Etymology
Advertisement
sheep (n.)

ruminant mammal, Old English sceap, scep, from West Germanic *skæpan (source also of Old Saxon scap, Old Frisian skep, Middle Low German schap, Middle Dutch scaep, Dutch schaap, Old High German scaf, German Schaf), of unknown origin. Not found in Scandinavian (Danish has faar for "sheep") or Gothic (which uses lamb), and with no known cognates outside Germanic. The more usual Indo-European word for the animal is represented in English by ewe.

The plural form was leveled with the singular in Old English, but Old Northumbrian had a plural scipo. Used since Old English as a type of timidity and figuratively of those under the guidance of God. The meaning "stupid, timid person" is attested from 1540s. The image of the wolf in sheep's clothing was in Old English (from Matthew vii.15); that of separating the sheep from the goats is from Matthew xxv.33. To count sheep in a bid to induce sleep is recorded from 1854 but seems not to have been commonly written about until 1870s. It might simply be a type of a tedious activity, but an account of shepherd life from Australia from 1849 ["Sidney's Emigrant's Journal"] describes the night-shepherd ("hut-keeper") taking a count of the sheep regularly at the end of his shift to protect against being answerable for any animals later lost or killed.

Sheep's eyes "loving looks" is attested from 1520s (compare West Frisian skiepseach, Dutch schaapsoog, German Schafsauge). A sheep-biter was "a dog that worries sheep" (1540s); "a mutton-monger" (1590s); and "a whore-monger" (1610s, i.e. one who "chases mutton"); hence Shakespeare's sheep-biting "thieving, sneaky."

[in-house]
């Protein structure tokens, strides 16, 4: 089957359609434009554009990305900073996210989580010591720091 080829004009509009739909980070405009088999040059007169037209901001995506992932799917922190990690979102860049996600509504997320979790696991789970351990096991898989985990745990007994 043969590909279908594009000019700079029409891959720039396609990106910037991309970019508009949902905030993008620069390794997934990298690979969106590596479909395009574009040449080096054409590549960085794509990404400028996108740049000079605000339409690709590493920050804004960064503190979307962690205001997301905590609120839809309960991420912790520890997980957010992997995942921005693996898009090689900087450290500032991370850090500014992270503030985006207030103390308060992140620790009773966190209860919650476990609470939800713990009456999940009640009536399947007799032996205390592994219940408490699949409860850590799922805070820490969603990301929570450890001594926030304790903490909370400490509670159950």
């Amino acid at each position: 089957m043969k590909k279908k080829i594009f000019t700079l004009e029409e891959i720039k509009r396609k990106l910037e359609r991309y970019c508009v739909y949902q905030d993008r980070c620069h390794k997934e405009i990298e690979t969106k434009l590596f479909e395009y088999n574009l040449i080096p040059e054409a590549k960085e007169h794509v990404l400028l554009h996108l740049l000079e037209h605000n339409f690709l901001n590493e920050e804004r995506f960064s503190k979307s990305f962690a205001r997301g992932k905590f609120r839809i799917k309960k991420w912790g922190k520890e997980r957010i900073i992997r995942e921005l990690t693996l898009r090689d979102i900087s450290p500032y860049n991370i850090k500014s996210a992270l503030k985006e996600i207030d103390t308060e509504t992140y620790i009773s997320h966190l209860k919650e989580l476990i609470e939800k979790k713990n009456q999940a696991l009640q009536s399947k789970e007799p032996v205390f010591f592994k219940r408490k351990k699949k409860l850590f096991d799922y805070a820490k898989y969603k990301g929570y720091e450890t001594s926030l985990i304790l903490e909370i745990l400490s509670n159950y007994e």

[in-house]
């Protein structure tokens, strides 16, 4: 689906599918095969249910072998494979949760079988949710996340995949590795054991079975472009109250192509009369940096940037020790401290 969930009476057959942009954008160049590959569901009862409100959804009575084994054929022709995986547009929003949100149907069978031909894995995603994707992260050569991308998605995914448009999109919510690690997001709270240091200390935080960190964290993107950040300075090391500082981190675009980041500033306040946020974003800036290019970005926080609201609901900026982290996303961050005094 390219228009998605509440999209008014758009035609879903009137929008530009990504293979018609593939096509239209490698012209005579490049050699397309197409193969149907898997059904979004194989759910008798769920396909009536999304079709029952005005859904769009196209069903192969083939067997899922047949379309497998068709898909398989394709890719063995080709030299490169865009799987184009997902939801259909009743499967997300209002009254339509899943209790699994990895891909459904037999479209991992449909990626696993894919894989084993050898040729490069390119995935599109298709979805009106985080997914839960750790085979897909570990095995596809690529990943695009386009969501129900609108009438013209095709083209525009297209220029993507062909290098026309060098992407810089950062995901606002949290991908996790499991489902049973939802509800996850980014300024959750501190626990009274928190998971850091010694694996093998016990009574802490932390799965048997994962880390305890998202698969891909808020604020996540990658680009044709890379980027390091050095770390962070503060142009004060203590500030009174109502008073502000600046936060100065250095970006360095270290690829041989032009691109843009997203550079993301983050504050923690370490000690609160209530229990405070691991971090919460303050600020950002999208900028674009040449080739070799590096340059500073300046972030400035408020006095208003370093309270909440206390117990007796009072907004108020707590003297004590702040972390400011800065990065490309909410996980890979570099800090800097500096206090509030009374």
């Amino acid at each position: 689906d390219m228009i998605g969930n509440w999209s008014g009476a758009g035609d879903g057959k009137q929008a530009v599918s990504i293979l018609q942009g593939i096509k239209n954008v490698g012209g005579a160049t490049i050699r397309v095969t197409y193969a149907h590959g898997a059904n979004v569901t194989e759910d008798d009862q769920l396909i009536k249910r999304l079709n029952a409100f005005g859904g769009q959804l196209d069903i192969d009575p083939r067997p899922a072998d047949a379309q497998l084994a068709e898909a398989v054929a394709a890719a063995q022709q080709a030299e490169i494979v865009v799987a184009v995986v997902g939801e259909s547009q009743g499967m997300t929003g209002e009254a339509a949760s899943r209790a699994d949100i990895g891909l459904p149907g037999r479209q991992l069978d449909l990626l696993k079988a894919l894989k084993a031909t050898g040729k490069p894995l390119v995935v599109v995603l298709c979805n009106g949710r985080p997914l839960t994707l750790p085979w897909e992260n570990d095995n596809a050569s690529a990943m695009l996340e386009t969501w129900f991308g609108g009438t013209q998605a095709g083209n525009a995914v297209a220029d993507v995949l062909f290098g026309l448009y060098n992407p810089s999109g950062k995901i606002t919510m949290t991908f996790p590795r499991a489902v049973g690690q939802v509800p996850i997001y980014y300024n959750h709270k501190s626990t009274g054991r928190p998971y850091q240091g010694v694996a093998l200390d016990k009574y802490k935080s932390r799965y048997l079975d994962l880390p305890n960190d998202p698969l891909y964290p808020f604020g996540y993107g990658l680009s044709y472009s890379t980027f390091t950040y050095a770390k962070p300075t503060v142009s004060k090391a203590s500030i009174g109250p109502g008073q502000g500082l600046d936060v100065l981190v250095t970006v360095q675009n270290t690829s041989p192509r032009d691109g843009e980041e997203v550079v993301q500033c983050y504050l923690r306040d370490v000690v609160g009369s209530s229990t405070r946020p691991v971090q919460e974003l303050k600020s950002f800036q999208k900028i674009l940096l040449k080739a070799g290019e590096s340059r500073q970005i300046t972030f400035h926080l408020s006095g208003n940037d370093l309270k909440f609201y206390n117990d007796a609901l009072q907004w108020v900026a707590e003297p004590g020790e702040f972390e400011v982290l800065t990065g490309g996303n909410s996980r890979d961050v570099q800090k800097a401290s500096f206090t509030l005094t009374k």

Related entries & more 
Advertisement
move (v.)

late 13c., meven, in various senses (see below), from Anglo-French mover, Old French movoir "to move, get moving, set out; set in motion; introduce" (Modern French mouvoir), from Latin movere "move, set in motion; remove; disturb" (past participle motus, frequentative motare), from PIE root *meue- "to push away."

Of the physical meanings, the earliest in English (late 13c.) is the intransitive one of "change one's place or posture, stir, shift; move the body; move from one's place, change position. That of "to go (from one place to another), journey, travel; set out, proceed" is from c. 1300. The transitive sense of "cause to change place or position; shift; dislodge; set in motion" is from late 14c., as is that of "impart motion to, impel; set or sustain in motion." The intransitive sense of "pass from place to place; journey; travel; change position continuously or occasionally" is from c. 1300.

The emotional, figurative, and non-material senses also are mostly from Middle English: The earliest is "excite to action; influence; induce; incite; arouse; awaken" the senses or mental faculties or emotions (late 13c.); specifically "affect (someone) emotionally, rouse to pity or tenderness" by early 14c. Hence also "influence (someone, to do something), guide, prompt or impel toward some action" (late 14c.).

The sense of "propose; bring forward; offer formally; submit," as a motion for consideration by a deliberative assembly" is by early 15c. Sense of "to change one's place of residence" is from 1707. In chess, checkers, and similar games, "to change the position of a piece in the course of play," late 15c. Commercial sense of "sell, cause to be sold" is by 1900.

The policeman's order to move on is attested by 1831. To move heaven and earth "make extraordinary efforts" is by 1798. Related: Moved;moving.

Related entries & more 

Page 3